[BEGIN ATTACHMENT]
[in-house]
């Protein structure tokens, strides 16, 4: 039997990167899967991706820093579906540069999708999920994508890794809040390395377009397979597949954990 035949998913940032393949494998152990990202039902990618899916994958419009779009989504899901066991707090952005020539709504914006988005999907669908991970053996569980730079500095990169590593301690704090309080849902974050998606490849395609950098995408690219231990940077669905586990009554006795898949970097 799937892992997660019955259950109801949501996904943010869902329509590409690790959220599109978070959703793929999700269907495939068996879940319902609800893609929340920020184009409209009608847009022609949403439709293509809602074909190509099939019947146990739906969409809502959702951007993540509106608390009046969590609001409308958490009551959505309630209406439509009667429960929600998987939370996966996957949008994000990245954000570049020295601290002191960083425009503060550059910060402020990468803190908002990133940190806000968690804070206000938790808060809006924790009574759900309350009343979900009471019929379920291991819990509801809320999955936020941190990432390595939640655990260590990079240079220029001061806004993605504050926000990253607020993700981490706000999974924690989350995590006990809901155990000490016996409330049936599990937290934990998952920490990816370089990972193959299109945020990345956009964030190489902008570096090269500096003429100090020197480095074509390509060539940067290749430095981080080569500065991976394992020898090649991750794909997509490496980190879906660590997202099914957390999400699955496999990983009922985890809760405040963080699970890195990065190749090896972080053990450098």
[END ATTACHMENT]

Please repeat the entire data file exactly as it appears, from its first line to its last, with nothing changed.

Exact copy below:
[in-house]
């Protein structure tokens, strides 16, 4: 039997990167899967991706820093579906540069999708999920994508890794809040390395377009397979597949954990 035949998913940032393949494998152990990202039902990618899916994958419009779009989504899901066991707090952005020539709504914006988005999907669908991970053996569980730079500095990169590593301690704090309080849902974050998606490849395609950098995408690219231990940077669905586990009554006795898949970097 799937892992997660019955259950109801949501996904943010869902329509590409690790959220599109978070959703793929999700269907495939068996879940319902609800893609929340920020184009409209009608847009022609949403439709293509809602074909190509099939019947146990739906969409809502959702951007993540509106608390009046969590609001409308958490009551959505309630209406439509009667429960929600998987939370996966996957949008994000990245954000570049020295601290002191960083425009503060550059910060402020990468803190908002990133940190806000968690804070206000938790808060809006924790009574759900309350009343979900009471019929379920291991819990509801809320999955936020941190990432390595939640655990260590990079240079220029001061806004993605504050926000990253607020993700981490706000999974924690989350995590006990809901155990000490016996409330049936599990937290934990998952920490990816370089990972193959299109945020990345956009964030190489902008570096090269500096003429100090020197480095074509390509060539940067290749430095981080080569500065991976394992020898090649991750794909997509490496980190879906660590997202099914957390999400699955496999990983009922985890809760405040963080699970890195990065190749090896972080053990450098």